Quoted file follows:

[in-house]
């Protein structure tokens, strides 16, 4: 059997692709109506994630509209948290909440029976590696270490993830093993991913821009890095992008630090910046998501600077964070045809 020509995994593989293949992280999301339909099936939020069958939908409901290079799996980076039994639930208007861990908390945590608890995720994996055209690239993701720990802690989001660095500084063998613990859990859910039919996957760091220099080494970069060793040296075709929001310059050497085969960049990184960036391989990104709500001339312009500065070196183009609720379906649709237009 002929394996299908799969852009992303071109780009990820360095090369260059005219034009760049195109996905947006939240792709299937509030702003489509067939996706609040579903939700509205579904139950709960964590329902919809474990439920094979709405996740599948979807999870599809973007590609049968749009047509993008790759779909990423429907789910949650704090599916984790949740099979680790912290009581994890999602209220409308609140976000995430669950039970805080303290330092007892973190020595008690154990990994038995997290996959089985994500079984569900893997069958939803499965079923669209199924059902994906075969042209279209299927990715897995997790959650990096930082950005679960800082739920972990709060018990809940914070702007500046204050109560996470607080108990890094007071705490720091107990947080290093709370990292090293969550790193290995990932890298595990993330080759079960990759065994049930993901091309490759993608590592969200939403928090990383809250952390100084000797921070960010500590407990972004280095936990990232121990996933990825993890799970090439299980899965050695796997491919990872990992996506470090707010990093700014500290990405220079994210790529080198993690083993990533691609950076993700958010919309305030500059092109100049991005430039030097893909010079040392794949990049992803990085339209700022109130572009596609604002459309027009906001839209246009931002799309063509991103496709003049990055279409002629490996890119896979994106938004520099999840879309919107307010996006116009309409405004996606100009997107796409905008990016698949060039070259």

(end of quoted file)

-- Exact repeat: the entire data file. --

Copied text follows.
[in-house]
């Protein structure tokens, strides 16, 4: 059997692709109506994630509209948290909440029976590696270490993830093993991913821009890095992008630090910046998501600077964070045809 020509995994593989293949992280999301339909099936939020069958939908409901290079799996980076039994639930208007861990908390945590608890995720994996055209690239993701720990802690989001660095500084063998613990859990859910039919996957760091220099080494970069060793040296075709929001310059050497085969960049990184960036391989990104709500001339312009500065070196183009609720379906649709237009 002929394996299908799969852009992303071109780009990820360095090369260059005219034009760049195109996905947006939240792709299937509030702003489509067939996706609040579903939700509205579904139950709960964590329902919809474990439920094979709405996740599948979807999870599809973007590609049968749009047509993008790759779909990423429907789910949650704090599916984790949740099979680790912290009581994890999602209220409308609140976000995430669950039970805080303290330092007892973190020595008690154990990994038995997290996959089985994500079984569900893997069958939803499965079923669209199924059902994906075969042209279209299927990715897995997790959650990096930082950005679960800082739920972990709060018990809940914070702007500046204050109560996470607080108990890094007071705490720091107990947080290093709370990292090293969550790193290995990932890298595990993330080759079960990759065994049930993901091309490759993608590592969200939403928090990383809250952390100084000797921070960010500590407990972004280095936990990232121990996933990825993890799970090439299980899965050695796997491919990872990992996506470090707010990093700014500290990405220079994210790529080198993690083993990533691609950076993700958010919309305030500059092109100049991005430039030097893909010079040392794949990049992803990085339209700022109130572009596609604002459309027009906001839209246009931002799309063509991103496709003049990055279409002629490996890119896979994106938004520099999840879309919107307010996006116009309409405004996606100009997107796409905008990016698949060039070259």